Many a time I wondered what would happen of me after 200 years. Sure enough I would have been long gone, but what exactly would have happened of me? Would I be remembered? How much?
When I was in my 11th and 12th standard I knew a person by name James. Gosh! I even forgot his last name. He was 87 years young and was living in Home for Aged. I was in a residential convent and as part of community service; we were required to do something good to the community every weekend for 3 hours (every Sunday for 2 years). I was assigned to Home for the Aged, to James. All which was required of me was talk to him, that’s all.
His wife passed away 35 years ago then, I wasn’t even born when she was long gone. His children were well settled overseas and James had no one to come to visit him on Sundays. Initially I was apprehensive, what would I talk to someone who is decades older to me? I was in teens and he was nearing 90. What could we possibly have in common?
To my surprise, we did have quite a lot in common. We spoke about books; I should say he spoke about books. He used to miss them but hoped that they found a worthy home. He also used to speak a lot about his wife. Since 35 long years have passed, he only remembered a few bits and pieces of her; the colors she liked, the coffee she made, the beautiful voice of her’s…and then he used to fade. I just used to sit there wondering what he must be going through. But he did mention one thing; he wasn’t sad any more that she was gone. Memories have become so much a part of him that he doesn’t need her in person anymore. Memories would do just fine.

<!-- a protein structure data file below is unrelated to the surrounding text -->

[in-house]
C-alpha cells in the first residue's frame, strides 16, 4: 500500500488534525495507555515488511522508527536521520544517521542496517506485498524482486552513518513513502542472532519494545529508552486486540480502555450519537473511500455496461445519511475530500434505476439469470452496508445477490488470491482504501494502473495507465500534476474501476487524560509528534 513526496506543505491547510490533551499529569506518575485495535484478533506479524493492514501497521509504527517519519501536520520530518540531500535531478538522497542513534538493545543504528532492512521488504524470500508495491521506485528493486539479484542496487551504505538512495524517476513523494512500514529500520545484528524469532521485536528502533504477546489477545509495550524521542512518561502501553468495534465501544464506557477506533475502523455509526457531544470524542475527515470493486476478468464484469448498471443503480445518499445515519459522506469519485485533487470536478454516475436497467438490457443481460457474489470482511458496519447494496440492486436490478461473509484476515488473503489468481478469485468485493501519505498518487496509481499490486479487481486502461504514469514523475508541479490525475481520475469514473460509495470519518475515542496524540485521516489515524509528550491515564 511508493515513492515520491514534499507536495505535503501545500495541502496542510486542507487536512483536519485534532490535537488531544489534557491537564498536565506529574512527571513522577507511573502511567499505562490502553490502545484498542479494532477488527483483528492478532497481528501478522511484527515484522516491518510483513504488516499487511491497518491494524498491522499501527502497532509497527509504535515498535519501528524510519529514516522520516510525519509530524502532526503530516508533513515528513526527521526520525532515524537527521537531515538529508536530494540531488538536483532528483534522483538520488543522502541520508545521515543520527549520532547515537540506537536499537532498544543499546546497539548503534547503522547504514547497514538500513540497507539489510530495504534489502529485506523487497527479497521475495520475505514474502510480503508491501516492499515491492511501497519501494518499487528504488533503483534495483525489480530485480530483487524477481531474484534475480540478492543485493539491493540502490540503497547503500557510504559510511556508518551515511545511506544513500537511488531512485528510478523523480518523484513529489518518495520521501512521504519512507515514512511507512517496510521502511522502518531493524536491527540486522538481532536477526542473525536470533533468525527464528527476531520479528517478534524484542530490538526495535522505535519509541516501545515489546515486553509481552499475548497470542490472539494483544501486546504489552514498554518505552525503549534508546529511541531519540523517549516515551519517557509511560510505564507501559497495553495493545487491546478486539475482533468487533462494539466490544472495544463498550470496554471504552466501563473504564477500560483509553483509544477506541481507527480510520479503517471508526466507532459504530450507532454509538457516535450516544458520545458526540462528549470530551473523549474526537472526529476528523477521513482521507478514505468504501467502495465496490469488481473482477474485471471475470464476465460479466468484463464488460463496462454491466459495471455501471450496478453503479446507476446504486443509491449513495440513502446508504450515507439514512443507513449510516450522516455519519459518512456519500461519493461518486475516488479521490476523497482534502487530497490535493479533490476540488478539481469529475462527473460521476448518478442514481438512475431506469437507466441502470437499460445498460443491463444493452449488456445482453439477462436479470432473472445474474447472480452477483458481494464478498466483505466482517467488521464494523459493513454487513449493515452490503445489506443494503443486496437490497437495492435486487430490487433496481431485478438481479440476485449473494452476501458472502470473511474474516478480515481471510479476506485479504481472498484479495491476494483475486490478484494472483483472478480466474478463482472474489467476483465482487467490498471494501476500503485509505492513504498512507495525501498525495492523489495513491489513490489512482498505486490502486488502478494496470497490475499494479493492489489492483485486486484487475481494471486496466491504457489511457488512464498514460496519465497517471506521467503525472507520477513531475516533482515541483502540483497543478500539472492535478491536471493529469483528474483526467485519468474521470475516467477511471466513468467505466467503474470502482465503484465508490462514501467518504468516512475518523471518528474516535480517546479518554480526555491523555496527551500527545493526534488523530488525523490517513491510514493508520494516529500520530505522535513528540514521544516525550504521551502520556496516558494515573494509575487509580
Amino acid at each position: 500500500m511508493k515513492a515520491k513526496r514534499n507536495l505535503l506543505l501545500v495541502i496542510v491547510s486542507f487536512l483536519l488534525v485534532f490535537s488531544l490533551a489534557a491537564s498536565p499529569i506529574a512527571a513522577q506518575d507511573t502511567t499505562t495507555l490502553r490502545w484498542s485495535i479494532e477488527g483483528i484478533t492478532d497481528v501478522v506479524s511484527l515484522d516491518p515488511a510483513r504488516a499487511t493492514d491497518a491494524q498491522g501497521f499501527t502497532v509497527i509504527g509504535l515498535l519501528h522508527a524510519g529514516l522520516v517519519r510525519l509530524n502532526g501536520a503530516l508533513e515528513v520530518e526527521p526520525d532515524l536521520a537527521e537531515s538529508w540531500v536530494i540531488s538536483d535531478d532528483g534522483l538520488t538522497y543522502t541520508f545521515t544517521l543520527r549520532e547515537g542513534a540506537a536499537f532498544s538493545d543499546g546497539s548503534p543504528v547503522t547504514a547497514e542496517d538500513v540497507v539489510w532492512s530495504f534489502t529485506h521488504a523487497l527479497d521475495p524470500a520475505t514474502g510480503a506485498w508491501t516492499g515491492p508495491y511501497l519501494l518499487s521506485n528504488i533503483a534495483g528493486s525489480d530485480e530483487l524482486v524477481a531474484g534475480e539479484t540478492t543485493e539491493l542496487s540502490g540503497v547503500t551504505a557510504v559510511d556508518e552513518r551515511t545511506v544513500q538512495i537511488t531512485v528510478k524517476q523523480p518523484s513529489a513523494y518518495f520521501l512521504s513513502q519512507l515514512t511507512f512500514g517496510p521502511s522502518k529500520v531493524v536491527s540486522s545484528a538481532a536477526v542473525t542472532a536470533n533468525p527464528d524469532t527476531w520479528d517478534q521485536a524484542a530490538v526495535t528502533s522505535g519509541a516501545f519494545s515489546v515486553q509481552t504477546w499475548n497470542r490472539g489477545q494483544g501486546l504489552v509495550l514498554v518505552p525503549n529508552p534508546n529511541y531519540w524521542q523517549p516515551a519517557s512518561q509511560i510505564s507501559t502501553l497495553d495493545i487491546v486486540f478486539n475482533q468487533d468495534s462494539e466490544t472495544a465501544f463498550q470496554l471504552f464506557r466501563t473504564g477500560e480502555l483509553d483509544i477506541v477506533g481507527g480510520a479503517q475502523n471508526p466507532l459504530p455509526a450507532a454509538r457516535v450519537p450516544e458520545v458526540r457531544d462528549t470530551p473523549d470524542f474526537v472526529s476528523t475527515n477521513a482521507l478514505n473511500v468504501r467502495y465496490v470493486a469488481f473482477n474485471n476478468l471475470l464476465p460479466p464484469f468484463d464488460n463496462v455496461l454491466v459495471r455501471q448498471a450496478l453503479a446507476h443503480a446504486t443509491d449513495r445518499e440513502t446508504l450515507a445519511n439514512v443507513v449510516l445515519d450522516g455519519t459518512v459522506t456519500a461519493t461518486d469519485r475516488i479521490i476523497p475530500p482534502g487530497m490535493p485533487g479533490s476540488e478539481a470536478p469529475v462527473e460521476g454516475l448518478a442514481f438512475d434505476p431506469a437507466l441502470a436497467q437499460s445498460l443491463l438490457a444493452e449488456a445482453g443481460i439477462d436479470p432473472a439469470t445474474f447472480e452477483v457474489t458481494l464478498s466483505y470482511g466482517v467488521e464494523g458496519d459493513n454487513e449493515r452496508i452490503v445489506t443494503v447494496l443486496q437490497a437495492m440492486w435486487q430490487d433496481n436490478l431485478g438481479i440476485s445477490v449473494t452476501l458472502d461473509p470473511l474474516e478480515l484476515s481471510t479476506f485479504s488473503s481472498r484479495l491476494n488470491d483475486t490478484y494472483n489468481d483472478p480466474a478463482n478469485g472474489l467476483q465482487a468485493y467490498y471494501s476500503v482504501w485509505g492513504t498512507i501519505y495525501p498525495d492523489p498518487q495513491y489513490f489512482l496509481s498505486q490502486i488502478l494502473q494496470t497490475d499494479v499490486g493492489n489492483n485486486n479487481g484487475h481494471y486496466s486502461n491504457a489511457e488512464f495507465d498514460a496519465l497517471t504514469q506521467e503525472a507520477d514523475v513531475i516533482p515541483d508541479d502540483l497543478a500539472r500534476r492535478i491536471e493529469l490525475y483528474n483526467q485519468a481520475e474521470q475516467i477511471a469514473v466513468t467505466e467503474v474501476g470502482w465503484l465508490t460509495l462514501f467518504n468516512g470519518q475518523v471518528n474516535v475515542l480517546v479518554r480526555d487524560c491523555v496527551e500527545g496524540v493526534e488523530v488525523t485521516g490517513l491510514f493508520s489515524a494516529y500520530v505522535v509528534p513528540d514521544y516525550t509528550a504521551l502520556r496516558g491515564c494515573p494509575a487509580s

Since he had bad eye sight I used to read news paper to him. He didn’t quite enjoy that. He always said that his nurse could read that for him and that I talk.
Hindsight I think James was actually listening most of the time while I was happily yapping away. It should have been other way round (that’s what my role required me to do), but never did he stop me. I should have been more sensitive.
He had a very small room and all his worldly possessions would fit in a small trunk; snugly put away under his tidy bed. He also had a small backyard where we grew seasonal vegetables.
On one Christmas we shared, he gave me a small powder box. He said that it was all he had and I was so happy that he actually has something to give, even though he himself has hardly any.
More than a decade has gone by since I had last seen him or heard from him. I wonder what happened to him. I wonder who was assigned to him after I left school. I wonder if they had been kind to him.
I wonder if he joined his wife or still at Home for the Aged. I made a mental note that I go check with the Home for the Aged about him, next time when I go to that city again.
Now, why did I suddenly remember him? I don’t know. I just remembered…